The relationships among the family members would differ of course, in such a large extended family, and not everyone would keep in touch, but some of the distance between characters simply doesn’t make sense. Why would Polly have to introduce her husband to Aunt Rachel when Rachel was at their wedding — and in the nine or ten years since then, while they weren’t likely hanging out much, surely they would have seen each other once or twice? Why would Neville not recognize his own half-sister Juliette, when that branch of the family is not estranged from one another in any way? Yes, a young adult out living on his own might not see whole lot of his teenaged half-sister and might be shocked at how grown-up she now looks, but … not to the extent Neville is, and certainly not with the same results! (Don’t even get me started on the Neville/Juliette subplot — this is something an editor should have taken a firm line on and simply said “You can’t do that; it makes no sense.”) Yes, catching up with the lives of so many different characters was probably near-impossible, but there were so many missed opportunities and so many pages wasted on characters we didn’t care about, that it was sometimes frustrating.

All this sounds like I didn’t enjoy All Change or didn’t think it was a good conclusion to the series, but that’s not really true — I enjoyed visiting this world one more time, and I’m in awe of what Howard accomplished, even if not every character resolution was exactly what I’d have hoped for. It’s a great series and one I’m sure I’ll reread again sometime a few more years down the road. Rereading it made for a wonderful December project.

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A Queer and Pleasant Danger, by Kate Bornstein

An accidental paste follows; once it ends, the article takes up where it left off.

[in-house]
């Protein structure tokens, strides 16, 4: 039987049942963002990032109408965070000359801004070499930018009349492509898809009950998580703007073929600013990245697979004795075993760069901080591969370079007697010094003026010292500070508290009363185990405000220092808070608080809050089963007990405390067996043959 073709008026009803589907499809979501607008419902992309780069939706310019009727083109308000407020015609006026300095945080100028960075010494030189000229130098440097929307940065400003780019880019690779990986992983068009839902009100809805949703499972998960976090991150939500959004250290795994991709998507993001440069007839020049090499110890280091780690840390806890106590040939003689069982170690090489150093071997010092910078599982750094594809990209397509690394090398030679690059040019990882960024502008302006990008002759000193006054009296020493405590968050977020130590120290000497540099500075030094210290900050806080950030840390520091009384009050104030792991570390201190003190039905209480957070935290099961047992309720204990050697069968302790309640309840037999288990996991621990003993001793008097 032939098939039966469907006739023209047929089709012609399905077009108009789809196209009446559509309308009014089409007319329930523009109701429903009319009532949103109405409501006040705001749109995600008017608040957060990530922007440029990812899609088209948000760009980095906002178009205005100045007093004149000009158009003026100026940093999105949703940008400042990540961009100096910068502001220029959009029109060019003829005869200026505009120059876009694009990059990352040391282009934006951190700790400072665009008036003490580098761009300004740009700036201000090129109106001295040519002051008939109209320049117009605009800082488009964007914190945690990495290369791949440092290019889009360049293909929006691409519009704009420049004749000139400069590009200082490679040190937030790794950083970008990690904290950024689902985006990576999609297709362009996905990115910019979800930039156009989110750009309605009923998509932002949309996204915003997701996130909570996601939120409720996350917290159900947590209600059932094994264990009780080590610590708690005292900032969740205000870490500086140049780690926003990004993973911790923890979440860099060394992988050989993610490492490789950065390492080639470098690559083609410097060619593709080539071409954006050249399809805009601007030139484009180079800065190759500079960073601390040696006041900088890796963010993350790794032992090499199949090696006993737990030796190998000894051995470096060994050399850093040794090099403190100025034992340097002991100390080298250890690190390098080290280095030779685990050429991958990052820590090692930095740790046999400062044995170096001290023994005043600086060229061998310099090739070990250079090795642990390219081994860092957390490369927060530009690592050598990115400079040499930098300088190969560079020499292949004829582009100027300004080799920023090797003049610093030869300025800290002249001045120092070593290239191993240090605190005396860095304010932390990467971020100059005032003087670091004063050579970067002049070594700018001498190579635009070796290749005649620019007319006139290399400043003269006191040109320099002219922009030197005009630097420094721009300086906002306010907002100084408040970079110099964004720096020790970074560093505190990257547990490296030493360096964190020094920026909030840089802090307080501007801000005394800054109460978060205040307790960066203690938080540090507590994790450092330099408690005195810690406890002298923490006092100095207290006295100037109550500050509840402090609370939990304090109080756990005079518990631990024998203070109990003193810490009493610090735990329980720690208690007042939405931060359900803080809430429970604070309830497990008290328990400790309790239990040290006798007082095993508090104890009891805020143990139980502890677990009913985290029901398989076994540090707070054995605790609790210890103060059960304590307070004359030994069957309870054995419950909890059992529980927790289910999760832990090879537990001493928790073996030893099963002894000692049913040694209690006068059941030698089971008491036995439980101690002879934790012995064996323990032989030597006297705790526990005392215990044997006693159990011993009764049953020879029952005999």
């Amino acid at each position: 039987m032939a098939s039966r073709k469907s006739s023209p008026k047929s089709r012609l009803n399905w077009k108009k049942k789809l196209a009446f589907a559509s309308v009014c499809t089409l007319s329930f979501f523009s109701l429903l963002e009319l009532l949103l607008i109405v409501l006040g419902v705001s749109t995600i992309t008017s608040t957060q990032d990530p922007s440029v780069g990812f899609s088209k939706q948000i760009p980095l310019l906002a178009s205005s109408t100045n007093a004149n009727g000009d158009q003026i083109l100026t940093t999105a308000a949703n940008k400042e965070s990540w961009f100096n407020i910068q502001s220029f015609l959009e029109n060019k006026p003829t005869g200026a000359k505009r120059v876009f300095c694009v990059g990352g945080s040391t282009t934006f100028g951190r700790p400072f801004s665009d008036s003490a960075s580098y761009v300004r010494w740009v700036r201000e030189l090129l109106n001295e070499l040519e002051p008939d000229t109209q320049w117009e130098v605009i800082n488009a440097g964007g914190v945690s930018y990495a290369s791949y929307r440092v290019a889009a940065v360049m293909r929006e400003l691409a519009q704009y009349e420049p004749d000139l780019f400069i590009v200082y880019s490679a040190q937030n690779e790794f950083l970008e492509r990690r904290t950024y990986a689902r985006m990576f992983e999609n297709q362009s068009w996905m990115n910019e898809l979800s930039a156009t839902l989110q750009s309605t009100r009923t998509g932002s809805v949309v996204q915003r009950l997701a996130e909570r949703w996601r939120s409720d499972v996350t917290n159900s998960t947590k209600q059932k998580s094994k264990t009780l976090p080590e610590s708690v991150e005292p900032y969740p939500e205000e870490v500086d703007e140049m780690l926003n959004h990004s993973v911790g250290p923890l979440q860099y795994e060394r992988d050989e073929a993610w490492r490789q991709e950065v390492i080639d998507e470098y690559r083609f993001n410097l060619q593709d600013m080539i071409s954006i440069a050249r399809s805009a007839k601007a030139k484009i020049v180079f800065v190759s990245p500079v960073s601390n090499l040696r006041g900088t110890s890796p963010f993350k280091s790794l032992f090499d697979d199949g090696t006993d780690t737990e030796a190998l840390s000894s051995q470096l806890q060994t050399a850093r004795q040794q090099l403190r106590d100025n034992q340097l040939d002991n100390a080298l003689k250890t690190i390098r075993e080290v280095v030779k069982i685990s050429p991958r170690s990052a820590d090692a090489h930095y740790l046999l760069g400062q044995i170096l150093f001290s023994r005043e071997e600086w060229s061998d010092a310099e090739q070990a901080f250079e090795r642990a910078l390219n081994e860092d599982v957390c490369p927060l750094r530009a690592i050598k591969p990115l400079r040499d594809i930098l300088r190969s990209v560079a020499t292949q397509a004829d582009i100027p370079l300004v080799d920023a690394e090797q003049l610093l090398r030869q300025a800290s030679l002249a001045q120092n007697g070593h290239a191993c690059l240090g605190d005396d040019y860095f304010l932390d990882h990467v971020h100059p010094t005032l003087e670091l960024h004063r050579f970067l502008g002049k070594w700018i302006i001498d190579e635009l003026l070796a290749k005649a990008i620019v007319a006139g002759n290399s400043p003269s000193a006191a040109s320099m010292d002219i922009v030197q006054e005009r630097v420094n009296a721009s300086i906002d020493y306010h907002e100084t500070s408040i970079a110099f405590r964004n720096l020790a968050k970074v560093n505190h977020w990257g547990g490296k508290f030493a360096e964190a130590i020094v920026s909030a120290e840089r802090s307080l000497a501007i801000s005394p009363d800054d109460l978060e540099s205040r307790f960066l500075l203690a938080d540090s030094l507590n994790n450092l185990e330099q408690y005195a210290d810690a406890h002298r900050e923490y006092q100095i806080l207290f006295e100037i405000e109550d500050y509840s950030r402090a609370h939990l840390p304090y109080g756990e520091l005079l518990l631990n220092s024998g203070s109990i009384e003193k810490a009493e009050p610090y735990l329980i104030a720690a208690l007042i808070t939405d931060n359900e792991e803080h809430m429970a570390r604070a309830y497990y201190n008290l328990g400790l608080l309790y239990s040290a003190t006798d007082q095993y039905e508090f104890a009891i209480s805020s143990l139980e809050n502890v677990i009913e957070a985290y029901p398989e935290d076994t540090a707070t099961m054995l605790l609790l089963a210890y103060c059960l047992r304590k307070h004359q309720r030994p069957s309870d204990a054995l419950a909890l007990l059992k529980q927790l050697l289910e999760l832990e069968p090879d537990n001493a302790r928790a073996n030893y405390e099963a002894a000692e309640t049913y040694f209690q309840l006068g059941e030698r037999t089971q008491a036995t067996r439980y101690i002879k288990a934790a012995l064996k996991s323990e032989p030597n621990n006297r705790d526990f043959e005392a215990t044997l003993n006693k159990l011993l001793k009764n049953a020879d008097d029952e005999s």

A Queer and Pleasant Danger, apart from its great title and subtitle (“The True Story of a Nice Jewish Boy Who Joins the Church of Scientology and Leaves Twelve Years Later to Become the Lovely Lady She is Today”), has a unique distinction on my virtual bookshelves: when I first started creating my now entirely out-of-hand “want to read” list on Goodreads, the very first book I added to that list was A Queer and Pleasant Danger. Mostly because I liked the title and subtitle, and felt like I needed to understand trans people’s experience better. I couldn’t easily get hold of it when I first heard of it, and I forgot about it for awhile until I realized I could get the audiobook on Audible. So just to cross that first of 339 want-to-read books off my list, I got it.

You know by now that my preference is to listen to memoirs on audio, read by the author. This one is not read by Bornstein, but by a reader whose kind of snarky-sounding delivery pairs well with Bornstein’s kind of snarky-sounding prose, which was both apt and, sometimes, annoying. This was actually a book I wished I had read on paper not on audio, because there are parts I would have liked to skip or skim (in fact, there are parts where the author warns the reader they may want to skip, and boy, did I ever) and that’s harder to do in an audiobook.